Team Fatty, 600 strong nation-wide, raised $790,000 for LAF. We fought like Susan, for AW, for Donna, for my grandfather, for Judith, for so many others. We aren't finished, there are so many more miles to ride. Elden Nelson has created something for all of us to be a part of, to help make a difference.
Thanks to all of you who helped make a difference!
Tuesday, November 3, 2009
Friday, October 2, 2009
Dear Friends and Family- On October 2nd, 1996, Lance Armstrong was diagnosed with Stage III testicular cancer that had spread to his lungs and brain. Most of the story has now been written, seven-times Tour de France winner, youngest World Champion, multiple one-day race winner.
But the lasting impact of his recovery has been the creation of the Lance Armstrong Foundation, and the work they do with cancer patients and their families around the world. Though cancer survivor rates have increased in the intervening years, the incidence of cancer diagnoses continues to increase.
On October 25th, I will join with more than a thousand other riders in Austin, TX, to participate in the LIVESTRONG Challenge ninety-mile bike ride. I am riding as a member of Team Fatty Riding for Susan, the wife of Elden Nelson, who passed away in August after a long fight with terminal breast cancer.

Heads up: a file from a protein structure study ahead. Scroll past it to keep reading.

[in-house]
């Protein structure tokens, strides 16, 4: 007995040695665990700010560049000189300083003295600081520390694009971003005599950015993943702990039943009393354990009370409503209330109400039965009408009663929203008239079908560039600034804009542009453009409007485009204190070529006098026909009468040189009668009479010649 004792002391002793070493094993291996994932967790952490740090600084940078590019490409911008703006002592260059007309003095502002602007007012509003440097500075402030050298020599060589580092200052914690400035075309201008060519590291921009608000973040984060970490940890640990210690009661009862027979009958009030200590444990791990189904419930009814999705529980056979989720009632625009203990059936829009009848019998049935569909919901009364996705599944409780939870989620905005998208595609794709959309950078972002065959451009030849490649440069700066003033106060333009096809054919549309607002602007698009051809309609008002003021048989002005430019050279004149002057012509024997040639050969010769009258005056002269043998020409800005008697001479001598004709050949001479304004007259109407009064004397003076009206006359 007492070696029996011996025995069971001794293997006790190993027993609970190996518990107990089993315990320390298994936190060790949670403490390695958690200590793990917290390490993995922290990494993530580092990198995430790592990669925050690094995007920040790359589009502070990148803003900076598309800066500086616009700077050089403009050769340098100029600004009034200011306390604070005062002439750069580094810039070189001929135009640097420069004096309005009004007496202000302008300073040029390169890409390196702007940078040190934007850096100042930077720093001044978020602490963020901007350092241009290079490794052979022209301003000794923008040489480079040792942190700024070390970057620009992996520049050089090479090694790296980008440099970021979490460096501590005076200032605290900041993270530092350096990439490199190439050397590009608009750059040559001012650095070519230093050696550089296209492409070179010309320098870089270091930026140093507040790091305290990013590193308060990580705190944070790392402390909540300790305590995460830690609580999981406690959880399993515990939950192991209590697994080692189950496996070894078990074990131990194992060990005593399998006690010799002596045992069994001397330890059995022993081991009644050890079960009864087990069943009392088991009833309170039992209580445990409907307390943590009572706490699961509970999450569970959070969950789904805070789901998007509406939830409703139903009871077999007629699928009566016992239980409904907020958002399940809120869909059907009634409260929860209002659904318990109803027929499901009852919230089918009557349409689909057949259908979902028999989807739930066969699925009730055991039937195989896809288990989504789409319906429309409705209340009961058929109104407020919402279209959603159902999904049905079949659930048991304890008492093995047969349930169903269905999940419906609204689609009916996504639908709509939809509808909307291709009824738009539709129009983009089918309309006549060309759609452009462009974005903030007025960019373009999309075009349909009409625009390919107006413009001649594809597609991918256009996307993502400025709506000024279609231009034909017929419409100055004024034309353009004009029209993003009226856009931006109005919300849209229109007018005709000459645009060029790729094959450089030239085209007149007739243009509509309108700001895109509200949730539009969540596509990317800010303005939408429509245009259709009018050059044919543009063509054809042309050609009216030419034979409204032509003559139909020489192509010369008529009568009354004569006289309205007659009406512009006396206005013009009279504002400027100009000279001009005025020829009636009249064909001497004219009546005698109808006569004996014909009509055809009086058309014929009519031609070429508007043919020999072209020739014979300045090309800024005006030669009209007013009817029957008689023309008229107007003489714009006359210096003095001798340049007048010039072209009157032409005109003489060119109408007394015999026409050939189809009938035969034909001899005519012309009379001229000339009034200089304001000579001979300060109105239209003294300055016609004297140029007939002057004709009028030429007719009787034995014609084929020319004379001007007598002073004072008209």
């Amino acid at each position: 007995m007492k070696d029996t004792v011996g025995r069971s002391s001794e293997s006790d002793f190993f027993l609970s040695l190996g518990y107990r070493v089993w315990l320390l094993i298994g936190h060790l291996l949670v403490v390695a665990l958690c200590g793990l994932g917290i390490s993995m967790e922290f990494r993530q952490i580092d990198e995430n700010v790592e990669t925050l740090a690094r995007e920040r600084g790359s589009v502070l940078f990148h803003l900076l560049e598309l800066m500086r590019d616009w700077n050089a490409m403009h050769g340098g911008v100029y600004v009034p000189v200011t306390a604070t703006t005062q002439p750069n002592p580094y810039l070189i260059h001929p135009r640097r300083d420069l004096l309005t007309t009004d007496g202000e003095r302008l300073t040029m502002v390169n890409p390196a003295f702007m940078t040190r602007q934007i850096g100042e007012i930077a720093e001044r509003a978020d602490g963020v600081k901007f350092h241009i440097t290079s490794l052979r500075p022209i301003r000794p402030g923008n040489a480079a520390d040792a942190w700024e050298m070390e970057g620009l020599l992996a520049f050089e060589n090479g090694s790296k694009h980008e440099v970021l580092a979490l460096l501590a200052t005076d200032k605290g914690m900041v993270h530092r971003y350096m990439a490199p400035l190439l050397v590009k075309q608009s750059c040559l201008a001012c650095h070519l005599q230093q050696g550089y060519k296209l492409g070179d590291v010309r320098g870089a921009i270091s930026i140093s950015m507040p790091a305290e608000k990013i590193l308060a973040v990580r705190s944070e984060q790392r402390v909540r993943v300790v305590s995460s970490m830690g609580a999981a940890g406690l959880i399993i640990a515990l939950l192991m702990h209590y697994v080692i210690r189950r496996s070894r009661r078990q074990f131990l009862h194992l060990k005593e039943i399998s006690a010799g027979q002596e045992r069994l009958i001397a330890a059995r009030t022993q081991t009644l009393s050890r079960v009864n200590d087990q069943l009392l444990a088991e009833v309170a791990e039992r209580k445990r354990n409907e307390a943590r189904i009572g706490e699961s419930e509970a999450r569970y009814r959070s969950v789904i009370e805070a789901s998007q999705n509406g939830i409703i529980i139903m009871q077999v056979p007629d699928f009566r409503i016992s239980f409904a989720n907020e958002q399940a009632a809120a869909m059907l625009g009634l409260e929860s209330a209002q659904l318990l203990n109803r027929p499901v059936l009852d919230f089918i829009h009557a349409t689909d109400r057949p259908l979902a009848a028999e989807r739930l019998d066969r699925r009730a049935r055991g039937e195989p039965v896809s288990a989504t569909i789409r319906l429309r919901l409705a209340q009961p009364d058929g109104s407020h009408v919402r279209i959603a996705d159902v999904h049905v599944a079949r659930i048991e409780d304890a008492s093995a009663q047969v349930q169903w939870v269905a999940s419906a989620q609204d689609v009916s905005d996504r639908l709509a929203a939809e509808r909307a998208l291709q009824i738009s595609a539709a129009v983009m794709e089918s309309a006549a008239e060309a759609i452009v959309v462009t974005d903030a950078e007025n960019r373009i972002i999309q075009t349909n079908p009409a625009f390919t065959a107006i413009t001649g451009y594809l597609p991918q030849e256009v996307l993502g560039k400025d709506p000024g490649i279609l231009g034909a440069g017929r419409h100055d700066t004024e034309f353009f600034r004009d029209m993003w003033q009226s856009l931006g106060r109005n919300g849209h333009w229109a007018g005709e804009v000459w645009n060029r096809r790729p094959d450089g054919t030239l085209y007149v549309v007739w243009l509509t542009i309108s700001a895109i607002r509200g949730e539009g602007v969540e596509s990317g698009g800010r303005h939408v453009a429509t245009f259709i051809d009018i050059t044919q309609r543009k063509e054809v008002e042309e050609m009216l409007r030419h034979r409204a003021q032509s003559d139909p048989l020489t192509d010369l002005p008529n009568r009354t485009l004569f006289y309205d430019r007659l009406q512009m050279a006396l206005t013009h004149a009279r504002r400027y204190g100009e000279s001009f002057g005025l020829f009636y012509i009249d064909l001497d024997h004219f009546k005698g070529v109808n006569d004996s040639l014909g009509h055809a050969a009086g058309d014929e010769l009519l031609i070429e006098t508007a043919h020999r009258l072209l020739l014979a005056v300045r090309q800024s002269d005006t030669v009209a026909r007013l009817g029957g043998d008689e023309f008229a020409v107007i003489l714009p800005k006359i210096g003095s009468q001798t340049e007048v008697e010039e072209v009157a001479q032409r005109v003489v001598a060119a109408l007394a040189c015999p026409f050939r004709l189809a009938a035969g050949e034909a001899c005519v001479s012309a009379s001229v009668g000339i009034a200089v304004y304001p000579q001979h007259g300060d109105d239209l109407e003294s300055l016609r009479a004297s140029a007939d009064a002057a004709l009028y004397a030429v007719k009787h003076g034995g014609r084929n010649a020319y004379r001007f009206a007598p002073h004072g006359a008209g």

But I’m also riding for my grandfather, who battled prostate cancer, Kate’s mom, who has had successful chemo for cancer in her eye, Kate’s aunt Judith who we lost to cancer, and lost the a wonderful cook, for my friend Melanie’s cowboy father, A.W., fighting pancreatic cancer, for my friend Paul who’s beautiful wife, Donna, lost her battle with breast cancer this summer, as well, leaving family and friends behind.
We have all been touched, been hurt, have seen the way cancer effects our families and friends. I am asking you to help me make a difference, to help these families. We all know things are tight, and I am not asking you to do very much. I know I have many friends, so together we can all make a difference. Even ten dollars from each of you would make a significant contribution to the LAF. Please go to http://austin09.livestrong.org/buzzliteboy, where you can make an online donation, or download a form to mail in a contribution.
Thanks for supporting me in this endeavor. Kevin